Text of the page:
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That is, delete all files matching pattern within a given directory

Example, Delete all *.jpg files within DirectoryName

share|improve this question
    
You could use a regular expression. Do some googling for pattern matching, RegEx isn't my speciality but they are powerful as hell. – Jack Marchetti Jun 12 '09 at 20:05
2  
(File apis usually don't support regexes, just plain wildcards. Full regex is more something for shells and scripting languages) – Marco van de Voort Jun 12 '09 at 20:42
up vote 16 down vote accepted
procedure TForm1.Button1Click(Sender: TObject);
begin
  Deletefiles(ExtractFilePath(ParamStr(0)),'*.jpg');
end;

procedure Deletefiles(APath, AFileSpec: string);
var
  lSearchRec:TSearchRec;
  lPath:string;
begin
  lPath := IncludeTrailingPathDelimiter(APath);

  if FindFirst(lPath+AFileSpec,faAnyFile,lSearchRec) = 0 then
  begin
    try
      repeat
        DeleteFile(lPath+lSearchRec.Name);    
      until SysUtils.FindNext(lSearchRec) <> 0;
    finally
      FindClose(lSearchRec);  // Free resources on successful find
    end;
  end;
end;
share|improve this answer
    
(There is no need to fillchar the lsearchrec) – Marco van de Voort Jun 12 '09 at 20:46
    
Thanks all. This is exactly what i eas looking for. – volvox Jun 12 '09 at 21:43
    
Always do a FillChar if you want to program properly. This may do nothing, but this is a good habit to keep. One day if you program in C like I did you'll get in big trouble if you did not have good habits. You always have to suppose the record is uninitialized and you always should imagine that the memory may not be always set with 0 bytes. You really have to put the FillChar function back, to show others good habits instead of bad ones. – Olivier Pons Jun 16 '09 at 10:05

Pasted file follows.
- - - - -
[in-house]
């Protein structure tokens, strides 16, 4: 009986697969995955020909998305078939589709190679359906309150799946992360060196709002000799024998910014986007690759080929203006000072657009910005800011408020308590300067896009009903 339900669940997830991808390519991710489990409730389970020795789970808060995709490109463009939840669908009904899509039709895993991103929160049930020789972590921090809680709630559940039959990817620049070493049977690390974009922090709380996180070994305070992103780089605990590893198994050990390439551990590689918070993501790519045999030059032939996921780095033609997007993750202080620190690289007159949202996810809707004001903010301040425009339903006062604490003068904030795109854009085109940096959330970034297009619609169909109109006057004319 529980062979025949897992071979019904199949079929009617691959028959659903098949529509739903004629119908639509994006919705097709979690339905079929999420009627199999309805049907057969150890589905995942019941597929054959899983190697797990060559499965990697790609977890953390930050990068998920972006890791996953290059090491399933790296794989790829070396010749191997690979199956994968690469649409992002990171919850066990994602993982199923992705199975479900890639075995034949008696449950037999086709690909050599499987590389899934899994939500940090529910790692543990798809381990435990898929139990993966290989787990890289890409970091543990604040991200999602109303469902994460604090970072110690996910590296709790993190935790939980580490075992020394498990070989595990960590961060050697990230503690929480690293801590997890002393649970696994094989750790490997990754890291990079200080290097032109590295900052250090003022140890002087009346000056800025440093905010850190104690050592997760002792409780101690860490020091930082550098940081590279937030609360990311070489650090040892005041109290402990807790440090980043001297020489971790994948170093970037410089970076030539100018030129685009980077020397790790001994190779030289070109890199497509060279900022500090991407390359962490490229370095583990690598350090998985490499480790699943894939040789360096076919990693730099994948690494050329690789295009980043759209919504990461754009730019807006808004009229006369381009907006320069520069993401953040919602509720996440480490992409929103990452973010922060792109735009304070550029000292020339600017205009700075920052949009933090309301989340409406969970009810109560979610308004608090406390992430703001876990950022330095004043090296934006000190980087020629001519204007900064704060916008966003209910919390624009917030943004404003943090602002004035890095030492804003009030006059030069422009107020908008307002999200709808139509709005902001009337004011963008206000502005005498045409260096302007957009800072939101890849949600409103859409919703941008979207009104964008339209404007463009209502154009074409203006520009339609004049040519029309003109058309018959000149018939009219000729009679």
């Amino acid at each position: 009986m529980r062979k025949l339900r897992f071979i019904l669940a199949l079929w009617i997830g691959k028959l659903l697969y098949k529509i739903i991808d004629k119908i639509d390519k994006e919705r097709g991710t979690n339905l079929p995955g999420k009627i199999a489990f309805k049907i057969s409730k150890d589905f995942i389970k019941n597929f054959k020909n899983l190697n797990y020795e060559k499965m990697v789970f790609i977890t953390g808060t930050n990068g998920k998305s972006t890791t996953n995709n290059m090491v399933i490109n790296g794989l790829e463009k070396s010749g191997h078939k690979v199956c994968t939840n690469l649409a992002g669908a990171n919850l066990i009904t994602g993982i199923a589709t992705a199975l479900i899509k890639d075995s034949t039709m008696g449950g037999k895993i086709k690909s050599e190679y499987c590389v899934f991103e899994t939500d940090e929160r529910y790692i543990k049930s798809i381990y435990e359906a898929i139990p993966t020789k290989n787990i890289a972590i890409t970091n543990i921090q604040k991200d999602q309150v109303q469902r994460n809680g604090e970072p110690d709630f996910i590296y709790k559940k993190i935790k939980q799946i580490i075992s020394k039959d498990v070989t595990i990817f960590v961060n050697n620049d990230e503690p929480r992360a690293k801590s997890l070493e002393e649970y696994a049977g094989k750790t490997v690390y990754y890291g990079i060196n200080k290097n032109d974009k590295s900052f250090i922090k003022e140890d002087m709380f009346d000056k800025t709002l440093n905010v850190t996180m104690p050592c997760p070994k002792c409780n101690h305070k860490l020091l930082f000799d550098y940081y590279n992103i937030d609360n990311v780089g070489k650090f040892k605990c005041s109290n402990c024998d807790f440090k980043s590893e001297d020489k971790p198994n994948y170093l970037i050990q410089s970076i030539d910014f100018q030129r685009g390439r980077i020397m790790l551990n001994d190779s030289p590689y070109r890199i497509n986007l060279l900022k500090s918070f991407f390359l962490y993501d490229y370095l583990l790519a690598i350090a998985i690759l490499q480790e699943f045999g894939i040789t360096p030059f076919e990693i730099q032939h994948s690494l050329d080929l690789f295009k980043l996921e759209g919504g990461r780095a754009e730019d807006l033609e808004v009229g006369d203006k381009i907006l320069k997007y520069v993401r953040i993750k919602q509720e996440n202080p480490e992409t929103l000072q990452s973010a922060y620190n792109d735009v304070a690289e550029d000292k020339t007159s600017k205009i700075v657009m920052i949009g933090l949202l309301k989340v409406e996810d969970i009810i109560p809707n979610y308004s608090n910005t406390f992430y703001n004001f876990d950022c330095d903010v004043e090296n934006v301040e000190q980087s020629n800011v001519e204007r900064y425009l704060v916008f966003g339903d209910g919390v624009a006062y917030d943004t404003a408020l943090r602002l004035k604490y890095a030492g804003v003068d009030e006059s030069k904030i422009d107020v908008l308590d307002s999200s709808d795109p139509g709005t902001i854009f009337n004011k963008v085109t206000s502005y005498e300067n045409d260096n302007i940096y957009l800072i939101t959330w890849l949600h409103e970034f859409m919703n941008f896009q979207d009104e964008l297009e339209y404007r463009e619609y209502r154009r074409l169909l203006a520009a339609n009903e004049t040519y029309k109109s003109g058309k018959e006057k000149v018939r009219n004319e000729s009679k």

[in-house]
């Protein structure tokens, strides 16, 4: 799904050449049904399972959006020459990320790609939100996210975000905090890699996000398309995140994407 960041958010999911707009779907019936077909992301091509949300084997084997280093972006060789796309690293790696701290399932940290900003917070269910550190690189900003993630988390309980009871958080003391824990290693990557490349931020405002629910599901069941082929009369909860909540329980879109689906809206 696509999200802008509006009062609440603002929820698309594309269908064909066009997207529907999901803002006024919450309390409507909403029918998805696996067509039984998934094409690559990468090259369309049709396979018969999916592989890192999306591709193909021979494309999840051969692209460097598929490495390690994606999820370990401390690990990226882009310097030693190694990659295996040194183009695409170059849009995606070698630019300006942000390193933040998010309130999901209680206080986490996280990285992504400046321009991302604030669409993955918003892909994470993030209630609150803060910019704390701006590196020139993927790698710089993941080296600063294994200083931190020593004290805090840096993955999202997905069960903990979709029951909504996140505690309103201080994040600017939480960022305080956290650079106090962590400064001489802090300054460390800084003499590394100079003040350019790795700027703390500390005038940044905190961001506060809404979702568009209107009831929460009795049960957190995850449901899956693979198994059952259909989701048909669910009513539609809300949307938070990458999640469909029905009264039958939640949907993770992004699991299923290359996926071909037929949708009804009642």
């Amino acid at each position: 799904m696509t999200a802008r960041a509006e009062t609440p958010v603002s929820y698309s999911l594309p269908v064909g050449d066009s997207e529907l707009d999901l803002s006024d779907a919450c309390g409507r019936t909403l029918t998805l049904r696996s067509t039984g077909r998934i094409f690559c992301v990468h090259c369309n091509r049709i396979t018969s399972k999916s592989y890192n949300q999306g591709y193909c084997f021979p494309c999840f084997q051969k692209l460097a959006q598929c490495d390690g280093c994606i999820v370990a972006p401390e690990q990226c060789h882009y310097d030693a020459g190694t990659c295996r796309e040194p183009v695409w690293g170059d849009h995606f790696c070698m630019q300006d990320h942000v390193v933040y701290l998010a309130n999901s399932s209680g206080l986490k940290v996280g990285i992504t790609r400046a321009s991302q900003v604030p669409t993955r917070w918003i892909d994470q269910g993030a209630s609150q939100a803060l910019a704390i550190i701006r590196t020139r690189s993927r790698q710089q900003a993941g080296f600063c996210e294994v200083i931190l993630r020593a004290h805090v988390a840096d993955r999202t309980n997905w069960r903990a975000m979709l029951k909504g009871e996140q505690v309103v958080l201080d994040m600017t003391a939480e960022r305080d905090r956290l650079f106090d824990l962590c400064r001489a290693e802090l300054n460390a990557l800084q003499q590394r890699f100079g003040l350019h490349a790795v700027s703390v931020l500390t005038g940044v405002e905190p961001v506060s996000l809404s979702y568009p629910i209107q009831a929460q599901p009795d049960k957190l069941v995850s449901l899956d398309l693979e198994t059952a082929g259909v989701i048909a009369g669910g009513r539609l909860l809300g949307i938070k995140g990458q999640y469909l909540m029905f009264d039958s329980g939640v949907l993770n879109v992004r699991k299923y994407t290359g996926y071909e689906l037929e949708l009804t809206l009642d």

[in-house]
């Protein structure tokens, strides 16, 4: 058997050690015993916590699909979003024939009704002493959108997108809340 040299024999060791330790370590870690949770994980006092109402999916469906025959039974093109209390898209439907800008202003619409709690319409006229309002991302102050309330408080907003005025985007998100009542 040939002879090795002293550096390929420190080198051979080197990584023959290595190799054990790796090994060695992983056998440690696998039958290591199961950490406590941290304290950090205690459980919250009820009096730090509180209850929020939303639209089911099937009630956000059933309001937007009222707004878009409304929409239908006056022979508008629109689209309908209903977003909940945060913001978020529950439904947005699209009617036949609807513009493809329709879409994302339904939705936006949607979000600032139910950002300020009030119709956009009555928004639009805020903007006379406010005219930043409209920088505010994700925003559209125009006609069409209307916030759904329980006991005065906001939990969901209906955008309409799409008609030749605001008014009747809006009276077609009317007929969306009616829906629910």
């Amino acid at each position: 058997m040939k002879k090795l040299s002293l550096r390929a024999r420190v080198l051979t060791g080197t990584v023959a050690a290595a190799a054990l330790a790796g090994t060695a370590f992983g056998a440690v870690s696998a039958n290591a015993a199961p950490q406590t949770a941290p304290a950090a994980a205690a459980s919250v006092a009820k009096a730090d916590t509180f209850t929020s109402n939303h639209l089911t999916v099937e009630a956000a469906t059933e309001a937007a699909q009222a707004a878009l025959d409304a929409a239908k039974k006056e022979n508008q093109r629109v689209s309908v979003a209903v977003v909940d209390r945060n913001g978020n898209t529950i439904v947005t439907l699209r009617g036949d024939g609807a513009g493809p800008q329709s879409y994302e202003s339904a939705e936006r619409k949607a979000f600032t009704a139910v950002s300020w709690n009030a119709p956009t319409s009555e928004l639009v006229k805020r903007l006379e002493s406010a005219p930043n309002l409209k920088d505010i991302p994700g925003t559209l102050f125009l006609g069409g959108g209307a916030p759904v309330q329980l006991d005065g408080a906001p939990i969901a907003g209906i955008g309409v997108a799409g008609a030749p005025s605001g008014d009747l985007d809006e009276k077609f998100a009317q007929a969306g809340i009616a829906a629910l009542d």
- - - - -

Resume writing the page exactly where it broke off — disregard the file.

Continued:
You don't always need to FillChar, but I never remember which APIs need it or not. I just prefer to do it all the time myself. – Jeff Cuscutis Jun 17 '09 at 2:00
2  
Shouldn't the FindClose be in a finally clause? – dan-gph Dec 1 '11 at 3:29

You can use the SHFileOperation function. The nice thing about using SHFileOperation is you have the option of deleting the files to the recycle bin and you get the normal API animations so the user will know what is going on. The downside is the delete will take a little longer than Jeff's code.

There are several wrappers out there. I use this free wrapper from BP Software. The entire wrapper file is only 220 lines and is easy to read and use. I don't install this as a component. I have found it easier to add this unit to my project and just Create and free the object as needed.

TSHFileOp (1.3.5.1) (3 KB)
May 31, 2006
TComponent that is a wrapper for the SHFileOperation API to copy, move, rename, or delete (with recycle-bin support) a file system object.

The file name parameter for SHFileOperation supports MS DOS style wildcards. So you can use the component like this:


      FileOps := TSHFileOp.Create(self);

      FileOps.FileList.Add(DirectoryName + '\*.jpg');

      FileOps.HWNDHandle := self.Handle;
      FileOps.Action := faDelete;
      FileOps.SHOptions :=
          [ofAllowUndo, ofNoConfirmation, ofFilesOnly, ofSimpleProgress];
      FileOps.Execute;

I usually show the "Are you sure" message myself so I always pass the ofNoConfirmation flag so Windows does not ask again.

If you don't want to delete every jpg file or you need to delete from multiple directories you can add full file names or different paths with wild cards to the FileList string list before calling execute.

Here is the MSDN Page for SHFileOperation
Note that SHFileOperation has been replaced by IFileOperation starting with Windows Vista. I have continued to use SHFileOperation on Windows Vista without any problems.

share|improve this answer
    
Thank you this another fair solution and doc - i did try it with the TSHFileOp wrapper. – volvox Jun 15 '09 at 4:46

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